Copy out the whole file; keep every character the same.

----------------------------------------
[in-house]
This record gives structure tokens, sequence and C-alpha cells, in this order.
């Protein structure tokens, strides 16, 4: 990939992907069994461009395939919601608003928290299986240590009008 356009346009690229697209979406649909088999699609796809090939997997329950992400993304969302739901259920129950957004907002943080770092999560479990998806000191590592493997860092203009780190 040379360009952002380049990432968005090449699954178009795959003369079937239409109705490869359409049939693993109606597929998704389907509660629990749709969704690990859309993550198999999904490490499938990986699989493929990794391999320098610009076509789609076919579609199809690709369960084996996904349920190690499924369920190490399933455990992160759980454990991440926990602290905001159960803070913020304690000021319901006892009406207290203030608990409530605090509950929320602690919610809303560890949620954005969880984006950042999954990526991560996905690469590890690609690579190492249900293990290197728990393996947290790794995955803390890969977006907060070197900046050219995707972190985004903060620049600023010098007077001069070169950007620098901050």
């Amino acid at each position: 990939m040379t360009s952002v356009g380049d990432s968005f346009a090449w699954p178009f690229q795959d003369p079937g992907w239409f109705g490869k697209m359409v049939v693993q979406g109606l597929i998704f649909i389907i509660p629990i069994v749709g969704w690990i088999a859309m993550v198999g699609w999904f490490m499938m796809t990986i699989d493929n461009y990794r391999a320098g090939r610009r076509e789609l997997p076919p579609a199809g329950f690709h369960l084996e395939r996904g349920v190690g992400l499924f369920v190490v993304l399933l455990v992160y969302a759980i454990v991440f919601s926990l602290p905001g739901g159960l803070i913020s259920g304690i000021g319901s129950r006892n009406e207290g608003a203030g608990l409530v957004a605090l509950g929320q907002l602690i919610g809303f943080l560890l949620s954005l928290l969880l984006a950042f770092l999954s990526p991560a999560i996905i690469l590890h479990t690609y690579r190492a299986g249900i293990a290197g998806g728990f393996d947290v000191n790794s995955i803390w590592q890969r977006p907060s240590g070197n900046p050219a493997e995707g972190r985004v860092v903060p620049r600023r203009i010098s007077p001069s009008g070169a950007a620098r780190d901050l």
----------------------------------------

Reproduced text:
[in-house]
This record gives structure tokens, sequence and C-alpha cells, in this order.
């Protein structure tokens, strides 16, 4: 990939992907069994461009395939919601608003928290299986240590009008 356009346009690229697209979406649909088999699609796809090939997997329950992400993304969302739901259920129950957004907002943080770092999560479990998806000191590592493997860092203009780190 040379360009952002380049990432968005090449699954178009795959003369079937239409109705490869359409049939693993109606597929998704389907509660629990749709969704690990859309993550198999999904490490499938990986699989493929990794391999320098610009076509789609076919579609199809690709369960084996996904349920190690499924369920190490399933455990992160759980454990991440926990602290905001159960803070913020304690000021319901006892009406207290203030608990409530605090509950929320602690919610809303560890949620954005969880984006950042999954990526991560996905690469590890690609690579190492249900293990290197728990393996947290790794995955803390890969977006907060070197900046050219995707972190985004903060620049600023010098007077001069070169950007620098901050």
């Amino acid at each position: 990939m040379t360009s952002v356009g380049d990432s968005f346009a090449w699954p178009f690229q795959d003369p079937g992907w239409f109705g490869k697209m359409v049939v693993q979406g109606l597929i998704f649909i389907i509660p629990i069994v749709g969704w690990i088999a859309m993550v198999g699609w999904f490490m499938m796809t990986i699989d493929n461009y990794r391999a320098g090939r610009r076509e789609l997997p076919p579609a199809g329950f690709h369960l084996e395939r996904g349920v190690g992400l499924f369920v190490v993304l399933l455990v992160y969302a759980i454990v991440f919601s926990l602290p905001g739901g159960l803070i913020s259920g304690i000021g319901s129950r006892n009406e207290g608003a203030g608990l409530v957004a605090l509950g929320q907002l602690i919610g809303f943080l560890l949620s954005l928290l969880l984006a950042f770092l999954s990526p991560a999560i996905i690469l590890h479990t690609y690579r190492a299986g249900i293990a290197g998806g728990f393996d947290v000191n790794s995955i803390w590592q890969r977006p907060s240590g070197n900046p050219a493997e995707g972190r985004v860092v903060p620049r600023r203009i010098s007077p001069s009008g070169a950007a620098r780190d901050l």